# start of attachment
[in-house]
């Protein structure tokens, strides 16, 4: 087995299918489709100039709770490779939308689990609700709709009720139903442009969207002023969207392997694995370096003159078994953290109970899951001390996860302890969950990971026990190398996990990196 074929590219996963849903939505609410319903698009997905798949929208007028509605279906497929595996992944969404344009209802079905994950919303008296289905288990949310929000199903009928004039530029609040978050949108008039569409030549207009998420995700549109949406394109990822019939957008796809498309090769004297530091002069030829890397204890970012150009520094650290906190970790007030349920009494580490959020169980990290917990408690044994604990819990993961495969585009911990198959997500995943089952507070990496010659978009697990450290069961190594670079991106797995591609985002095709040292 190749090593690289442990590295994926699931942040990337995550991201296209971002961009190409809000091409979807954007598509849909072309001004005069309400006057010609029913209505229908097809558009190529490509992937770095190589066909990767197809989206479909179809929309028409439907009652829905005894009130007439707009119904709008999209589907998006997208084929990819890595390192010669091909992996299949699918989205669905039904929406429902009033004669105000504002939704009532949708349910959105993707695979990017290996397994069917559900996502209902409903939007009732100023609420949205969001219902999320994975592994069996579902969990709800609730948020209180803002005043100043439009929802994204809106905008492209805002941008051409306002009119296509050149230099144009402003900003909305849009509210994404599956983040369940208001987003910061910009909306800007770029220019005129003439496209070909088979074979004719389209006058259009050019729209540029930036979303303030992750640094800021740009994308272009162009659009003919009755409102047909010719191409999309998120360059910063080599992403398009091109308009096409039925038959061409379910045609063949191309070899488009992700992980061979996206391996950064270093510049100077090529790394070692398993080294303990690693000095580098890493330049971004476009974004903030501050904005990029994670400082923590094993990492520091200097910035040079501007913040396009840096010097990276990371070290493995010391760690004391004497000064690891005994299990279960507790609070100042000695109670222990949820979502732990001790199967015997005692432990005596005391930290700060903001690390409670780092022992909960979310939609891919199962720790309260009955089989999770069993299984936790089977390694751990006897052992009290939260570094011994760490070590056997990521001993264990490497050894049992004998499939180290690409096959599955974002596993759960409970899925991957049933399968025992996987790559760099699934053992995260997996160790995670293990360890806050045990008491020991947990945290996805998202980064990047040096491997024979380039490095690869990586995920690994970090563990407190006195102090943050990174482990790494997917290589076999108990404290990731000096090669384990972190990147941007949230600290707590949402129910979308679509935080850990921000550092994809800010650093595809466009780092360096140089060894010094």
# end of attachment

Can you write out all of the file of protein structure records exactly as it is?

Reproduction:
[in-house]
């Protein structure tokens, strides 16, 4: 087995299918489709100039709770490779939308689990609700709709009720139903442009969207002023969207392997694995370096003159078994953290109970899951001390996860302890969950990971026990190398996990990196 074929590219996963849903939505609410319903698009997905798949929208007028509605279906497929595996992944969404344009209802079905994950919303008296289905288990949310929000199903009928004039530029609040978050949108008039569409030549207009998420995700549109949406394109990822019939957008796809498309090769004297530091002069030829890397204890970012150009520094650290906190970790007030349920009494580490959020169980990290917990408690044994604990819990993961495969585009911990198959997500995943089952507070990496010659978009697990450290069961190594670079991106797995591609985002095709040292 190749090593690289442990590295994926699931942040990337995550991201296209971002961009190409809000091409979807954007598509849909072309001004005069309400006057010609029913209505229908097809558009190529490509992937770095190589066909990767197809989206479909179809929309028409439907009652829905005894009130007439707009119904709008999209589907998006997208084929990819890595390192010669091909992996299949699918989205669905039904929406429902009033004669105000504002939704009532949708349910959105993707695979990017290996397994069917559900996502209902409903939007009732100023609420949205969001219902999320994975592994069996579902969990709800609730948020209180803002005043100043439009929802994204809106905008492209805002941008051409306002009119296509050149230099144009402003900003909305849009509210994404599956983040369940208001987003910061910009909306800007770029220019005129003439496209070909088979074979004719389209006058259009050019729209540029930036979303303030992750640094800021740009994308272009162009659009003919009755409102047909010719191409999309998120360059910063080599992403398009091109308009096409039925038959061409379910045609063949191309070899488009992700992980061979996206391996950064270093510049100077090529790394070692398993080294303990690693000095580098890493330049971004476009974004903030501050904005990029994670400082923590094993990492520091200097910035040079501007913040396009840096010097990276990371070290493995010391760690004391004497000064690891005994299990279960507790609070100042000695109670222990949820979502732990001790199967015997005692432990005596005391930290700060903001690390409670780092022992909960979310939609891919199962720790309260009955089989999770069993299984936790089977390694751990006897052992009290939260570094011994760490070590056997990521001993264990490497050894049992004998499939180290690409096959599955974002596993759960409970899925991957049933399968025992996987790559760099699934053992995260997996160790995670293990360890806050045990008491020991947990945290996805998202980064990047040096491997024979380039490095690869990586995920690994970090563990407190006195102090943050990174482990790494997917290589076999108990404290990731000096090669384990972190990147941007949230600290707590949402129910979308679509935080850990921000550092994809800010650093595809466009780092360096140089060894010094």